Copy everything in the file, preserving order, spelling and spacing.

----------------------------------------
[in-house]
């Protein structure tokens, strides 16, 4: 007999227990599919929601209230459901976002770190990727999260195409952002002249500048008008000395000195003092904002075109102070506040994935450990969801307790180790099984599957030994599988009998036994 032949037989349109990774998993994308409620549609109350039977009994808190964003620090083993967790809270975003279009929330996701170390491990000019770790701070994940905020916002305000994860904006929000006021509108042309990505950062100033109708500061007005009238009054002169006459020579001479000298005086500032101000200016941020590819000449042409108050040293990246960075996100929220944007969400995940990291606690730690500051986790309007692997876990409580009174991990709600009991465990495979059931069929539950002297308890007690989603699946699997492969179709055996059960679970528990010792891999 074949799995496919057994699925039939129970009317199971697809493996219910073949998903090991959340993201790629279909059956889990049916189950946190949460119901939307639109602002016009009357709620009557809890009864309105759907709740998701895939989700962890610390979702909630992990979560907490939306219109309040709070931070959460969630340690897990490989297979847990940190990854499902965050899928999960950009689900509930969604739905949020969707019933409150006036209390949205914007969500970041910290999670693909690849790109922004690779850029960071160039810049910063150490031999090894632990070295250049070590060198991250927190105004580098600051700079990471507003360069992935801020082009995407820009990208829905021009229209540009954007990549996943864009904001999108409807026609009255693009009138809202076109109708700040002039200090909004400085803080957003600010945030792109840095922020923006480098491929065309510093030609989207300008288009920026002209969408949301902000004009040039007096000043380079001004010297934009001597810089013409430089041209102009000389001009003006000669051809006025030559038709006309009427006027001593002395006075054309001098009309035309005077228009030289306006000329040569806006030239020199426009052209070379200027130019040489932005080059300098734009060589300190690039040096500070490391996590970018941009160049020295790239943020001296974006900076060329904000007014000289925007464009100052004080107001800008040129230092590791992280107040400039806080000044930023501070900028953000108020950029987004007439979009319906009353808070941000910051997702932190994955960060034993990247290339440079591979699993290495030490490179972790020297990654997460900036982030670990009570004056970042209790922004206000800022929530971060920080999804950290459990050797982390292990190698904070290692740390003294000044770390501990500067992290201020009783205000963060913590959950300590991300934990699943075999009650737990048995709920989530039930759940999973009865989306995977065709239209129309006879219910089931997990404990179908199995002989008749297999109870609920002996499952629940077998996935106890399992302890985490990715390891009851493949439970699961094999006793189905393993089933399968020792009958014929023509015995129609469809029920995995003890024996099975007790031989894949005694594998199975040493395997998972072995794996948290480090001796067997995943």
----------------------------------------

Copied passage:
[in-house]
């Protein structure tokens, strides 16, 4: 007999227990599919929601209230459901976002770190990727999260195409952002002249500048008008000395000195003092904002075109102070506040994935450990969801307790180790099984599957030994599988009998036994 032949037989349109990774998993994308409620549609109350039977009994808190964003620090083993967790809270975003279009929330996701170390491990000019770790701070994940905020916002305000994860904006929000006021509108042309990505950062100033109708500061007005009238009054002169006459020579001479000298005086500032101000200016941020590819000449042409108050040293990246960075996100929220944007969400995940990291606690730690500051986790309007692997876990409580009174991990709600009991465990495979059931069929539950002297308890007690989603699946699997492969179709055996059960679970528990010792891999 074949799995496919057994699925039939129970009317199971697809493996219910073949998903090991959340993201790629279909059956889990049916189950946190949460119901939307639109602002016009009357709620009557809890009864309105759907709740998701895939989700962890610390979702909630992990979560907490939306219109309040709070931070959460969630340690897990490989297979847990940190990854499902965050899928999960950009689900509930969604739905949020969707019933409150006036209390949205914007969500970041910290999670693909690849790109922004690779850029960071160039810049910063150490031999090894632990070295250049070590060198991250927190105004580098600051700079990471507003360069992935801020082009995407820009990208829905021009229209540009954007990549996943864009904001999108409807026609009255693009009138809202076109109708700040002039200090909004400085803080957003600010945030792109840095922020923006480098491929065309510093030609989207300008288009920026002209969408949301902000004009040039007096000043380079001004010297934009001597810089013409430089041209102009000389001009003006000669051809006025030559038709006309009427006027001593002395006075054309001098009309035309005077228009030289306006000329040569806006030239020199426009052209070379200027130019040489932005080059300098734009060589300190690039040096500070490391996590970018941009160049020295790239943020001296974006900076060329904000007014000289925007464009100052004080107001800008040129230092590791992280107040400039806080000044930023501070900028953000108020950029987004007439979009319906009353808070941000910051997702932190994955960060034993990247290339440079591979699993290495030490490179972790020297990654997460900036982030670990009570004056970042209790922004206000800022929530971060920080999804950290459990050797982390292990190698904070290692740390003294000044770390501990500067992290201020009783205000963060913590959950300590991300934990699943075999009650737990048995709920989530039930759940999973009865989306995977065709239209129309006879219910089931997990404990179908199995002989008749297999109870609920002996499952629940077998996935106890399992302890985490990715390891009851493949439970699961094999006793189905393993089933399968020792009958014929023509015995129609469809029920995995003890024996099975007790031989894949005694594998199975040493395997998972072995794996948290480090001796067997995943």